Homozygous loss of the Acvrl1 gene in adult life is required but is not sufficient to trigger AV shunts in cutaneous vessels. An additional environmental insult is required; for example dermal wounding leads to AVMs at the wounded site in Acvrl1-deficient mice (Park et al., 2009). These “wound-induced AVMs” also occur in Eng-deficient mice (Choi et al., 2014; Garrido-Martin et al., 2014). Furthermore, local application of molecular stimulators of angiogenesis or inflammation such as VEGF or LPS triggers the formation of skin AVMs, while VEGF neutralizing antibody is able to reduce wound-induced AVMs (Han et al., 2014). These results suggest that two genetic hits (loss of both Eng alleles, or loss of both Acvrl1 alleles) combined with environmental pro-angiogenic triggers are necessary for AVM development, the so-called “three event hypothesis” (Figure 3). This three hit paradigm was also observed for brain AVMs in a series of studies delivering local intra-cerebral injection of a Cre expressing adenovirus into the basal ganglia of adult mice carrying floxed Eng (Engfl/fl) or floxed Acvrl1 (Acvrl1fl/fl) alleles. This approach generated regional loss of the target Eng or Acvrl1 gene, which alone had minimal effect on the vasculature. However, when angiogenesis is triggered by local injection of adeno-associated viral vectors expressing VEGF, abnormal vessels with arteriovenous shunting develop that resemble the human brain AVM phenotype (Walker et al., 2011; Choi et al., 2012; Chen et al., 2013). Interestingly, more dysplastic vessels are induced per copy of Eng deletion than per copy of Acvrl1 deletion (Choi et al., 2012), consistent with the observation that HHT1 patients have a higher incidence of brain AVMs than HHT2 patients (Letteboer et al., 2006; Komiyama et al., 2014). All of these mouse studies (Park et al., 2009; Walker et al., 2011; Choi et al., 2012, 2014; Chen et al., 2013; Garrido-Martin et al., 2014; Han et al., 2014) support the idea that a combination of events are needed for AVM formation; first loss of Acvrl1 or Eng protein (either by a second genetic hit or a proteolytic mechanism) followed by a pro-angiogenic or inflammatory trigger; for example, by exposure to VEGF or wounding (Figure 3).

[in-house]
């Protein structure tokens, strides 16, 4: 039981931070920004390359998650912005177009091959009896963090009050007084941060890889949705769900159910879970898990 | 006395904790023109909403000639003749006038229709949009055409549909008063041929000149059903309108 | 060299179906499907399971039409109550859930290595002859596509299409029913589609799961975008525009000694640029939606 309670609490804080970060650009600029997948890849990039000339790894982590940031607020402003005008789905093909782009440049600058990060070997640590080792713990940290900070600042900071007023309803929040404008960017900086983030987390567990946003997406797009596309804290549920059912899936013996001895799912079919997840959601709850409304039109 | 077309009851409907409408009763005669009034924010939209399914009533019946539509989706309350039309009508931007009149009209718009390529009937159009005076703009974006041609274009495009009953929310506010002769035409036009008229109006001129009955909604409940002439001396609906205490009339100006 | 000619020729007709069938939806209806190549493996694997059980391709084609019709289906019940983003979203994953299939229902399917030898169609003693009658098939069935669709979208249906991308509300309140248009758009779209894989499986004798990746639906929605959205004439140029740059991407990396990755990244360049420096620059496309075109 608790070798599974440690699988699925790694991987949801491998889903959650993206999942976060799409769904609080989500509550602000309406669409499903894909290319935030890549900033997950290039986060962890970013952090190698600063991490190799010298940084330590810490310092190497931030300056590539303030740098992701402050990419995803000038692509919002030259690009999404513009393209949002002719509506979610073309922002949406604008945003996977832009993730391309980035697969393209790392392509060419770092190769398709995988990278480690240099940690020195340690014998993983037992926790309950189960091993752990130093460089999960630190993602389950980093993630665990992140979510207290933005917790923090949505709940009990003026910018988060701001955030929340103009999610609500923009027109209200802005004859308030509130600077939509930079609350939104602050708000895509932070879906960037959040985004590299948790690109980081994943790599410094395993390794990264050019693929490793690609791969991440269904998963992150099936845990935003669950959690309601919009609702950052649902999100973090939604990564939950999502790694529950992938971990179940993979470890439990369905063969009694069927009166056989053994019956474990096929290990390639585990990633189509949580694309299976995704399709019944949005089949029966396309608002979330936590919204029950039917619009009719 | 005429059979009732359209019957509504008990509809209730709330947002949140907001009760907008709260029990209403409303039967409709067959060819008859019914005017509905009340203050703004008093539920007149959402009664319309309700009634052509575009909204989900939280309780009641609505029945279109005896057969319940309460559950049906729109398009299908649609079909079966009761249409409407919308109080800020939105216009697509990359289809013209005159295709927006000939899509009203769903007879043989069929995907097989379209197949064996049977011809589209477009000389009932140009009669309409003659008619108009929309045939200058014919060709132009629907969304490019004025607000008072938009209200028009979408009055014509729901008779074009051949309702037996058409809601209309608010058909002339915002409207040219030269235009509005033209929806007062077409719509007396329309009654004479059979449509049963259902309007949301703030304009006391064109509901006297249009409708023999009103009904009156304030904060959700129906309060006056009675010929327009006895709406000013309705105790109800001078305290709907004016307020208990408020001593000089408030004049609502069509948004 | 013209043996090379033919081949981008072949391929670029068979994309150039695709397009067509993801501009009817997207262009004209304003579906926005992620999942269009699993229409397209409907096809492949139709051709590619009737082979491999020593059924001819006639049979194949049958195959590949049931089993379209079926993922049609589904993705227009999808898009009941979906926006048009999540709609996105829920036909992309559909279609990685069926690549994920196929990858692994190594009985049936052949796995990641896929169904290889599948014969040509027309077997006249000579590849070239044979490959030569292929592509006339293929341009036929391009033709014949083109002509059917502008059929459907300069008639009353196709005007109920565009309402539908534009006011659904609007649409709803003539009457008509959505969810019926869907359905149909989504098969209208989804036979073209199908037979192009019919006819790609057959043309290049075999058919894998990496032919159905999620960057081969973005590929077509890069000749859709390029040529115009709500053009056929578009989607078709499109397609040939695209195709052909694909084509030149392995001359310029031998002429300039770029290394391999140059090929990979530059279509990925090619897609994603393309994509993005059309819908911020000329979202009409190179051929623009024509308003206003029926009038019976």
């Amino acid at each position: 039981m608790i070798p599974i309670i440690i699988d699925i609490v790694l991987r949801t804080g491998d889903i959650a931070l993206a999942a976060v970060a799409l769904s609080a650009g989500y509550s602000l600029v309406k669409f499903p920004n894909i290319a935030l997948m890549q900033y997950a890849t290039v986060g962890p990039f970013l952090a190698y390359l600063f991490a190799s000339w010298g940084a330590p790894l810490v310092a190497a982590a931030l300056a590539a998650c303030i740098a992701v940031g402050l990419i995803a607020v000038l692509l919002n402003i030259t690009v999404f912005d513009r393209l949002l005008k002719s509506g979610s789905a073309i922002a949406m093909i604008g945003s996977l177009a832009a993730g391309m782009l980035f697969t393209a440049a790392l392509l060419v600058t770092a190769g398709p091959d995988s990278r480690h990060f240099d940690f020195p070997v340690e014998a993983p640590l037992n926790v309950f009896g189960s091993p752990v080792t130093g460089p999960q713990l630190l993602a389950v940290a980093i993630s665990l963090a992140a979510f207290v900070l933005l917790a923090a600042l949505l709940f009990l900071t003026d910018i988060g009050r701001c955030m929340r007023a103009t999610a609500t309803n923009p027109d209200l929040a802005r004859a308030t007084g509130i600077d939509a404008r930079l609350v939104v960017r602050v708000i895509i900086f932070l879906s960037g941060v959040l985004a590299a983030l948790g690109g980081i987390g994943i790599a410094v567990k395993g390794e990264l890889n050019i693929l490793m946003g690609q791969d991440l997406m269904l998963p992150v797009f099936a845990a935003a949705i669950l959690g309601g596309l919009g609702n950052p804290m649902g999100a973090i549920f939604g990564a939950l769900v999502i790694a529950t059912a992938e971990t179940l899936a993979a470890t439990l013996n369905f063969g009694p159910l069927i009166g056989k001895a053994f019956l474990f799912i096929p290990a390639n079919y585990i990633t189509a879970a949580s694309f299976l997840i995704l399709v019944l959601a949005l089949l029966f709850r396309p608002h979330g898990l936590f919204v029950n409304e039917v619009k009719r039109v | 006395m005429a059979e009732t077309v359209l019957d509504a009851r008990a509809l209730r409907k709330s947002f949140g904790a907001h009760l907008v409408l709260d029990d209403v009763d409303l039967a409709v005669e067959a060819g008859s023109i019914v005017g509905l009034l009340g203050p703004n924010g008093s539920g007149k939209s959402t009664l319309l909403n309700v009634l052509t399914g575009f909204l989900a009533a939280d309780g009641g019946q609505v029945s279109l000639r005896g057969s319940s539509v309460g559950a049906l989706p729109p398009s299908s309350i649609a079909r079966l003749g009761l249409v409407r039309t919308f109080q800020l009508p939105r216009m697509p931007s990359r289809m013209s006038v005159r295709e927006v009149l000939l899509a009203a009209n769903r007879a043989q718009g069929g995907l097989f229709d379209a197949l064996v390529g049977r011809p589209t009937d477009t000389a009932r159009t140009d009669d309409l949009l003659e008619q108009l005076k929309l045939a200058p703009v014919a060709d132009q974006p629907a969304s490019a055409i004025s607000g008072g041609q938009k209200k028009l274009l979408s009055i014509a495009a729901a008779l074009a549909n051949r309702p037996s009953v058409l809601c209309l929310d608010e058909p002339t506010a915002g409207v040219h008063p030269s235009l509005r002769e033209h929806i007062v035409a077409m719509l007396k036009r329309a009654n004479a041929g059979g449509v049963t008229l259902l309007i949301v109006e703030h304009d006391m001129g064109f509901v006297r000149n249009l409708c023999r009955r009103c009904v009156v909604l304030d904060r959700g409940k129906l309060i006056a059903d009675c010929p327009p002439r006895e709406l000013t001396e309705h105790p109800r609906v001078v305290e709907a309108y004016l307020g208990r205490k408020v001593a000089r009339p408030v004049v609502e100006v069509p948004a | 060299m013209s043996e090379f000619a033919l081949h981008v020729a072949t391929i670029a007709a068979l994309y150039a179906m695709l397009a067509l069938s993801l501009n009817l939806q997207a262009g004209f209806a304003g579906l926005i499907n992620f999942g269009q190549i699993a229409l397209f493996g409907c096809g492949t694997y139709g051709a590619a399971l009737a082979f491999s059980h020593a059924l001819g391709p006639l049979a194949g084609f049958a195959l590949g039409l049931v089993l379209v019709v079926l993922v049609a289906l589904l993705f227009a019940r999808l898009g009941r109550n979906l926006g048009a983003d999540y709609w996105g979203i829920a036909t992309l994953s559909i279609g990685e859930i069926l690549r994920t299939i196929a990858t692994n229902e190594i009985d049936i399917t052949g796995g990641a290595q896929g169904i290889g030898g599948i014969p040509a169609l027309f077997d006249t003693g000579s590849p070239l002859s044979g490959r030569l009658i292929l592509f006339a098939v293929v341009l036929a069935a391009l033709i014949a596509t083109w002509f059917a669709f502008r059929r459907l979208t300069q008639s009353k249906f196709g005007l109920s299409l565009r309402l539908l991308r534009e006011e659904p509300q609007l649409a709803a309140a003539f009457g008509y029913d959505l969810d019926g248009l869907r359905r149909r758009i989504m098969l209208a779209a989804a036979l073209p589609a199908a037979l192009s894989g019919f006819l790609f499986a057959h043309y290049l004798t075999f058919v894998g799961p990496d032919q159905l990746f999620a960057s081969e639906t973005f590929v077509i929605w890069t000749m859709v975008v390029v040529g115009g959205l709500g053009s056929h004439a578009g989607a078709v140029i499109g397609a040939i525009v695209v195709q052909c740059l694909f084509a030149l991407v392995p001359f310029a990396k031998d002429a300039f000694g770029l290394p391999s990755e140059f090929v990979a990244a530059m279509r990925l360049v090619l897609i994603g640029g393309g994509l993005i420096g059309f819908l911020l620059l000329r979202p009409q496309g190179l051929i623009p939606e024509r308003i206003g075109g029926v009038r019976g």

Figure 3. Three event hypothesis for AVM formation in HHT. Individual endothelial cells in HHT patients may undergo local loss of endoglin or ACVRL1 protein either due to shedding or somatic mutation. If vessels containing these transient or permanent null cells are exposed to pro-angiogenic triggers then the cells may undergo further proliferation and contribute to vessel enlargement. We suggest that once blood flow increases in this enlarged vessel there is a positive feedback loop leading to further endothelial cell proliferation and vessel enlargement.